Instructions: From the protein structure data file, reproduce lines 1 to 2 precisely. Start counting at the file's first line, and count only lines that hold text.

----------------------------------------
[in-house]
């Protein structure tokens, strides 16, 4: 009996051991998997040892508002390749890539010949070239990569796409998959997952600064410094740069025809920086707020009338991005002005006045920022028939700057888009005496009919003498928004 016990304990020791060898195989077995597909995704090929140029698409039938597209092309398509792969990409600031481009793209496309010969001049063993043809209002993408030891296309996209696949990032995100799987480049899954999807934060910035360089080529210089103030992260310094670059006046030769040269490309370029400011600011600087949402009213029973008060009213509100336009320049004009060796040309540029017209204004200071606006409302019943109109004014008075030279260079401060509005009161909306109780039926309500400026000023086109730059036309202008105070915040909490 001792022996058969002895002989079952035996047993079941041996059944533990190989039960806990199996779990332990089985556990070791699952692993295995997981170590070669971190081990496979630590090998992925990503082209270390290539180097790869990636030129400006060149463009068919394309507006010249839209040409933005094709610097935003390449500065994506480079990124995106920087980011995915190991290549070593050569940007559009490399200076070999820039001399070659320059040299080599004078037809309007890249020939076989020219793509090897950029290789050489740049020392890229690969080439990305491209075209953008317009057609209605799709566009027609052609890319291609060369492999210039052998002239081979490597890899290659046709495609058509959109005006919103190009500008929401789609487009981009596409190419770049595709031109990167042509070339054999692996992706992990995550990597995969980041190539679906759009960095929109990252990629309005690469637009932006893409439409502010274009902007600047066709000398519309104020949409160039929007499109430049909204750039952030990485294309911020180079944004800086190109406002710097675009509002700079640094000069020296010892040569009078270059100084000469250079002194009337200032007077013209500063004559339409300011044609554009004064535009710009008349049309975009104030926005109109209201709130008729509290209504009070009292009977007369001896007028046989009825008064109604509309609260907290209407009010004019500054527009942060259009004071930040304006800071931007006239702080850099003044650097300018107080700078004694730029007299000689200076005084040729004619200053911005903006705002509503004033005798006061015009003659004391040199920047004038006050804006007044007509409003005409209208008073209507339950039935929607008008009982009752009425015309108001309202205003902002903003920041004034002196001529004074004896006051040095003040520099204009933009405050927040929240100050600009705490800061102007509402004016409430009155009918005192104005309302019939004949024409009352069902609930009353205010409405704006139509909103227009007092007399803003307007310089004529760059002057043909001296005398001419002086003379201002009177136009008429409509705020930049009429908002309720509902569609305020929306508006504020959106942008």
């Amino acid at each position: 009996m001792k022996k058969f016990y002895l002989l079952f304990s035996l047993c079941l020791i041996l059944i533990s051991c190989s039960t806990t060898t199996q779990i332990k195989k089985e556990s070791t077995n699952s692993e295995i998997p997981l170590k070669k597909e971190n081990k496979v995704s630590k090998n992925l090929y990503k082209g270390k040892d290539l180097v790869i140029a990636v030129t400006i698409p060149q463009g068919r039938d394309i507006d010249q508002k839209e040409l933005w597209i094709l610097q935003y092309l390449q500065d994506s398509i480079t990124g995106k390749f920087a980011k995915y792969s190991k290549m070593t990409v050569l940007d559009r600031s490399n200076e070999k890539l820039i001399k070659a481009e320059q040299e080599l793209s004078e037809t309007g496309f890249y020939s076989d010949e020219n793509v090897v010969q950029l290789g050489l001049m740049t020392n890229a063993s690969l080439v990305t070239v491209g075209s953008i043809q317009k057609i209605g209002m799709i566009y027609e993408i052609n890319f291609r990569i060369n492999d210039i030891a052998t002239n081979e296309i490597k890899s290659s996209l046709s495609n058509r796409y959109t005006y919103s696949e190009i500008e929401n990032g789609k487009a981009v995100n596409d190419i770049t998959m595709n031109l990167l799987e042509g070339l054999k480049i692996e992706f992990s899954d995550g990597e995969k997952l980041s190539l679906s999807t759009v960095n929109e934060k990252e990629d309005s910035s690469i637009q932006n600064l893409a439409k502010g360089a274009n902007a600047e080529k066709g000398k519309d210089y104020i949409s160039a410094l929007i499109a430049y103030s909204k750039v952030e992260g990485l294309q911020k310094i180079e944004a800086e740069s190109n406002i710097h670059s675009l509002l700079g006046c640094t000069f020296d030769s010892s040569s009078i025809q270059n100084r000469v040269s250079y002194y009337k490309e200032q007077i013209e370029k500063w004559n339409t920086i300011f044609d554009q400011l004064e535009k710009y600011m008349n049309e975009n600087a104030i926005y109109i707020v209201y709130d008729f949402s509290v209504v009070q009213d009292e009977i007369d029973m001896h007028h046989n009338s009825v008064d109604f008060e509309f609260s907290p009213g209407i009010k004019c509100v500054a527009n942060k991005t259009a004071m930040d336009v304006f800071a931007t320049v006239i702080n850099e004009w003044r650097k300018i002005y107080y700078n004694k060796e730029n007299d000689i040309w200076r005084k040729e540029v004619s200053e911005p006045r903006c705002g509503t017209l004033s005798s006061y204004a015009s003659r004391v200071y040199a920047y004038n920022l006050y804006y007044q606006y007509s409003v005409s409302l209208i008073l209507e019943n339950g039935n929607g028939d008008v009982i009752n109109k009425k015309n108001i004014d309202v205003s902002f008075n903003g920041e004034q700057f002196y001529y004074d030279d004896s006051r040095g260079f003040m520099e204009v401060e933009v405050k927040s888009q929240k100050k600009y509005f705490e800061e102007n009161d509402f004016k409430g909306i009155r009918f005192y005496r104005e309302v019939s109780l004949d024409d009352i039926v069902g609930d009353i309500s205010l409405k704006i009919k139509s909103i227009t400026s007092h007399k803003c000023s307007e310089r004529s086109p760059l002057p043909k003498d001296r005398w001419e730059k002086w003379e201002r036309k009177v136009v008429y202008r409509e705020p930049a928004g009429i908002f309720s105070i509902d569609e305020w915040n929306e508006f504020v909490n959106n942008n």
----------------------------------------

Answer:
[in-house]
């Protein structure tokens, strides 16, 4: 009996051991998997040892508002390749890539010949070239990569796409998959997952600064410094740069025809920086707020009338991005002005006045920022028939700057888009005496009919003498928004 016990304990020791060898195989077995597909995704090929140029698409039938597209092309398509792969990409600031481009793209496309010969001049063993043809209002993408030891296309996209696949990032995100799987480049899954999807934060910035360089080529210089103030992260310094670059006046030769040269490309370029400011600011600087949402009213029973008060009213509100336009320049004009060796040309540029017209204004200071606006409302019943109109004014008075030279260079401060509005009161909306109780039926309500400026000023086109730059036309202008105070915040909490 001792022996058969002895002989079952035996047993079941041996059944533990190989039960806990199996779990332990089985556990070791699952692993295995997981170590070669971190081990496979630590090998992925990503082209270390290539180097790869990636030129400006060149463009068919394309507006010249839209040409933005094709610097935003390449500065994506480079990124995106920087980011995915190991290549070593050569940007559009490399200076070999820039001399070659320059040299080599004078037809309007890249020939076989020219793509090897950029290789050489740049020392890229690969080439990305491209075209953008317009057609209605799709566009027609052609890319291609060369492999210039052998002239081979490597890899290659046709495609058509959109005006919103190009500008929401789609487009981009596409190419770049595709031109990167042509070339054999692996992706992990995550990597995969980041190539679906759009960095929109990252990629309005690469637009932006893409439409502010274009902007600047066709000398519309104020949409160039929007499109430049909204750039952030990485294309911020180079944004800086190109406002710097675009509002700079640094000069020296010892040569009078270059100084000469250079002194009337200032007077013209500063004559339409300011044609554009004064535009710009008349049309975009104030926005109109209201709130008729509290209504009070009292009977007369001896007028046989009825008064109604509309609260907290209407009010004019500054527009942060259009004071930040304006800071931007006239702080850099003044650097300018107080700078004694730029007299000689200076005084040729004619200053911005903006705002509503004033005798006061015009003659004391040199920047004038006050804006007044007509409003005409209208008073209507339950039935929607008008009982009752009425015309108001309202205003902002903003920041004034002196001529004074004896006051040095003040520099204009933009405050927040929240100050600009705490800061102007509402004016409430009155009918005192104005309302019939004949024409009352069902609930009353205010409405704006139509909103227009007092007399803003307007310089004529760059002057043909001296005398001419002086003379201002009177136009008429409509705020930049009429908002309720509902569609305020929306508006504020959106942008």